Why is it that even though we see people all around us trying to make healthier food choices, the food we most often tote to a potluck or deposit in the office break room tends to be calorie-laden crap?
I suppose for most of us it’s a socially acceptable way to indulge in “a little something” without having to keep it around the house where it would completely derail our diets. The reality, though, is that the calorie bombs we foist off on the crowd usually aren’t as welcome as we think they are. How many times have you been doing really well on your diet, only to have someone invade your space with a temptation you weren’t prepared to defend yourself against?
I know I’ve been guilty of this on several occasions. But it wasn’t until I read Tom Rath’s take on this that it really hit home.
“The problem is, most of us want healthy options for ourselves but assume incorrectly that others prefer less healthy foods,” Rath writes in Eat, Move, Sleep: How Small Choices Lead to Big Changes. “Change this trend in your networks, and start bringing healthier foods to gatherings. If nothing else, it will tell your friends you value their health as much as your own.”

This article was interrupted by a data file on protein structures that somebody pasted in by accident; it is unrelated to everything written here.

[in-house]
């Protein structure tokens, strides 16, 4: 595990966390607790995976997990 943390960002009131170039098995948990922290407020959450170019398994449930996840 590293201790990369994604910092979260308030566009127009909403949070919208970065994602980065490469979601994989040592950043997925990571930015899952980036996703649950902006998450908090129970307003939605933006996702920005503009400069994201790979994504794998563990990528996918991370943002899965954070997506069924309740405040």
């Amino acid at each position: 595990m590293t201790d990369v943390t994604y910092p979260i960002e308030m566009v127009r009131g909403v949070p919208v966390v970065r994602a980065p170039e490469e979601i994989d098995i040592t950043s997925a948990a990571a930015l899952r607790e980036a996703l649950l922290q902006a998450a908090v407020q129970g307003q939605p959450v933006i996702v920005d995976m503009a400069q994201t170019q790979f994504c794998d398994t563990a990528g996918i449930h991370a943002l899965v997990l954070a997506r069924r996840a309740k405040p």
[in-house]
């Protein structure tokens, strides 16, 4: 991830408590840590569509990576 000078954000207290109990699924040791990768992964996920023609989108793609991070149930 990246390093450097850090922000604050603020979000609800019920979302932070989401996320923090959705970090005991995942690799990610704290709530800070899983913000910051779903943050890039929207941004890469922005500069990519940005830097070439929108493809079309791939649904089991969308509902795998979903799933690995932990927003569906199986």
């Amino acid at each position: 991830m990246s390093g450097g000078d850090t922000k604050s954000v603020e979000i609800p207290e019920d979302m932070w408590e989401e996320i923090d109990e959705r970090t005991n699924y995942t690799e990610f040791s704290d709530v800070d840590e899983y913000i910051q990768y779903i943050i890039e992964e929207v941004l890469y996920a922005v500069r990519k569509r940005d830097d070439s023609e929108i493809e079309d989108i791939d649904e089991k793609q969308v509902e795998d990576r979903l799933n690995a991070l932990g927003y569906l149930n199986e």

I picked Rath’s book up on impulse at the library the other day. It’s really just a collection of little improvements he’s made over the years rather than an all-encompassing philosophy, so it’s easy to flip through and pick up ideas you like while discarding those that don’t sound appealing or workable. (Which is pretty much how I approach every diet book I come across these days.)
Here are a couple of other useful tips I’ve gleaned from this book:
- No matter how much you think you exercise, eliminate one hour of “chair time” from your daily routine.
- Aim for foods that have no more than 5 carbs for every 1 gram of protein. (I’m not going to embrace this, but it’s an interesting filter to look through.)